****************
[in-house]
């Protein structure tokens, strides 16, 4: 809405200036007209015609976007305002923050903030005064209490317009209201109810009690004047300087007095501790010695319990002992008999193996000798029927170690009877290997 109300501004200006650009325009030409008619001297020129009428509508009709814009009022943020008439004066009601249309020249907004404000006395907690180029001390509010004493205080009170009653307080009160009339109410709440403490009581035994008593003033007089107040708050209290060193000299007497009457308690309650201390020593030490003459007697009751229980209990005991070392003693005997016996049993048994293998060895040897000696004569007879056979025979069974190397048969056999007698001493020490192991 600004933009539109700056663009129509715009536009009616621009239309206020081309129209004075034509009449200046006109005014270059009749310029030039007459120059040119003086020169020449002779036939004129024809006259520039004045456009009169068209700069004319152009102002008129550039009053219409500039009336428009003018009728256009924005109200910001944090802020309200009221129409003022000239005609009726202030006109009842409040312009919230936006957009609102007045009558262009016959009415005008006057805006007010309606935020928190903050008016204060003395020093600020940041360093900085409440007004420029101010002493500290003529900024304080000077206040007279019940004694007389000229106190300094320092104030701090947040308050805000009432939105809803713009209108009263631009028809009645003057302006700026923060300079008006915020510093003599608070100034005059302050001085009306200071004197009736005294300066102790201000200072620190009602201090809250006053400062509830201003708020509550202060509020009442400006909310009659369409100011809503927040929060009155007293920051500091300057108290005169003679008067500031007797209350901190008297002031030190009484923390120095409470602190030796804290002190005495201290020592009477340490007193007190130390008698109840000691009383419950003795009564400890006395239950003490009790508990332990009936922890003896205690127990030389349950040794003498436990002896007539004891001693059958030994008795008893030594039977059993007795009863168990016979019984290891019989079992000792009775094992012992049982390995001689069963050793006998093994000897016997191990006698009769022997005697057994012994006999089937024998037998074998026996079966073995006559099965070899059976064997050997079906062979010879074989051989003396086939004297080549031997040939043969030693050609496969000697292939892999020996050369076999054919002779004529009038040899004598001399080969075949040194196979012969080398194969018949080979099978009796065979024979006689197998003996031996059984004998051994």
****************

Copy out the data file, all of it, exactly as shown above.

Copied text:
[in-house]
């Protein structure tokens, strides 16, 4: 809405200036007209015609976007305002923050903030005064209490317009209201109810009690004047300087007095501790010695319990002992008999193996000798029927170690009877290997 109300501004200006650009325009030409008619001297020129009428509508009709814009009022943020008439004066009601249309020249907004404000006395907690180029001390509010004493205080009170009653307080009160009339109410709440403490009581035994008593003033007089107040708050209290060193000299007497009457308690309650201390020593030490003459007697009751229980209990005991070392003693005997016996049993048994293998060895040897000696004569007879056979025979069974190397048969056999007698001493020490192991 600004933009539109700056663009129509715009536009009616621009239309206020081309129209004075034509009449200046006109005014270059009749310029030039007459120059040119003086020169020449002779036939004129024809006259520039004045456009009169068209700069004319152009102002008129550039009053219409500039009336428009003018009728256009924005109200910001944090802020309200009221129409003022000239005609009726202030006109009842409040312009919230936006957009609102007045009558262009016959009415005008006057805006007010309606935020928190903050008016204060003395020093600020940041360093900085409440007004420029101010002493500290003529900024304080000077206040007279019940004694007389000229106190300094320092104030701090947040308050805000009432939105809803713009209108009263631009028809009645003057302006700026923060300079008006915020510093003599608070100034005059302050001085009306200071004197009736005294300066102790201000200072620190009602201090809250006053400062509830201003708020509550202060509020009442400006909310009659369409100011809503927040929060009155007293920051500091300057108290005169003679008067500031007797209350901190008297002031030190009484923390120095409470602190030796804290002190005495201290020592009477340490007193007190130390008698109840000691009383419950003795009564400890006395239950003490009790508990332990009936922890003896205690127990030389349950040794003498436990002896007539004891001693059958030994008795008893030594039977059993007795009863168990016979019984290891019989079992000792009775094992012992049982390995001689069963050793006998093994000897016997191990006698009769022997005697057994012994006999089937024998037998074998026996079966073995006559099965070899059976064997050997079906062979010879074989051989003396086939004297080549031997040939043969030693050609496969000697292939892999020996050369076999054919002779004529009038040899004598001399080969075949040194196979012969080398194969018949080979099978009796065979024979006689197998003996031996059984004998051994």